In our family we have had to deal with some troubling decisions that could have been eased by thoughtful planning. At only 57 years old my mother was diagnosed with early-onset Alzheimer's disease (an uncommon form of dementia that strikes people younger than age 65). The disease progressed rapidly and she soon needed to be put in long term care. But the care didn't turn out to be be very long term - she could not feed herself and quickly lost the ability to swallow. Her mental condition swiftly degraded and we were faced with a very difficult and painful family decision. How extraordinary should be the measures we would take to keep the husk of our mother breathing, and when would we allow her to leave this earth? With modern technology she could have been kept alive for many years with zero quality of life. Our family wrestled with these and other decisions without much preparation. We eventually decided to provide only comfort measures and very soon my mother passed away at 64 years old.
This was five years ago, and the pain still lingers, but I encourage you to have these difficult conversations as a family during this holiday season. Death is completely natural, and as a Christian I have great hope beyond this mortal life. We do not always get to choose the manner of our passing, so being prepared and letting your family know your wishes is an important way of showing your love.
I wish you all a very blessed and happy Thanksgiving and please read the post below:
Things we are grateful for this year
For three years running now, many of us bloggers have participated in what we’ve called a “blog rally” to promote Engage With Grace – a movement aimed at making sure all of us understand, communicate, and have honored our end-of-life wishes.
The rally is timed to coincide with a weekend when most of us are with the very people with whom we should be having these unbelievably important conversations – our closest friends and family.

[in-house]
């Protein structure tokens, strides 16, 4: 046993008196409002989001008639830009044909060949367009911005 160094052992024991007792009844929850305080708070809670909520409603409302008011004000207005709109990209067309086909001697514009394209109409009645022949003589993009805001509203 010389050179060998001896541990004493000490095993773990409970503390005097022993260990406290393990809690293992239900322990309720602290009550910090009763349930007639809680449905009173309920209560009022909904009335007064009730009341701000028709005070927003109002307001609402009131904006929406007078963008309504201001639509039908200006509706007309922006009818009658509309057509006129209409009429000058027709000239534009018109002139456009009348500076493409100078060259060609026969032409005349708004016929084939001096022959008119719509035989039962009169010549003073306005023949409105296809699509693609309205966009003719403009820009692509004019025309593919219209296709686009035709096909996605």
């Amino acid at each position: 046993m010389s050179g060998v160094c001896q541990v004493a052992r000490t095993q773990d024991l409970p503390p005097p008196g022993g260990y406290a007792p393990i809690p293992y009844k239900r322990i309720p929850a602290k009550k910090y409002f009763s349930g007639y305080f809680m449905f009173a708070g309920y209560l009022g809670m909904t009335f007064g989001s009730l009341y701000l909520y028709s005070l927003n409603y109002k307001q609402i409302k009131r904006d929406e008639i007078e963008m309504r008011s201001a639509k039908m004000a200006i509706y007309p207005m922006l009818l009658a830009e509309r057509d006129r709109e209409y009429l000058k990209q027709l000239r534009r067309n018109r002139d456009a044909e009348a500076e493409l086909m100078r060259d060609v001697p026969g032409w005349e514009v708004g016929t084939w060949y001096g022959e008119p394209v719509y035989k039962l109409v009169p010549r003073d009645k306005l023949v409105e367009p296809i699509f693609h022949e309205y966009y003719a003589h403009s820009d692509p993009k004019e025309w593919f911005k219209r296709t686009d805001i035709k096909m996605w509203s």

At the heart of Engage With Grace are five questions designed to get the conversation about end-of-life started. We’ve included them at the end of this post. They’re not easy questions, but they are important -- and believe it or not, most people find they actually enjoy discussing their answers with loved ones. The key is having the conversation before it’s too late.
This past year has done so much to support our mission to get more and more people talking about their end-of-life wishes. We’ve heard stories with happy endings … and stories with endings that could’ve (and should’ve) been better. We’ve stared down political opposition. We’ve supported each other’s efforts. And we’ve helped make this a topic of national importance.
So in the spirit of the upcoming Thanksgiving weekend, we’d like to highlight some things for which we’re grateful.
Thank you to Atul Gawande for writing such a fiercely intelligent and compelling piece on “letting go”– it is a work of art, and a must read.
Thank you to whomever perpetuated the myth of “death panels” for putting a fine point on all the things we don’t stand for, and in the process, shining a light on the right we all have to live our lives with intent – right through to the end.
Thank you to TEDMED for letting us share our story and our vision.
And of course, thank you to everyone who has taken this topic so seriously, and to all who have done so much to spread the word, including sharing The One Slide.
We share our thanks with you, and we ask that you share this slide with your family, friends, and followers. Know the answers for yourself, know the answers for your loved ones, and appoint an advocate who can make sure those wishes get honored – it’s something we think you’ll be thankful for when it matters most.
Here’s to a holiday filled with joy – and as we engage in conversation with the ones we love, we engage with grace.
To learn more please go to www.engagewithgrace.org. This post was written by Alexandra Drane and the Engage With Grace team.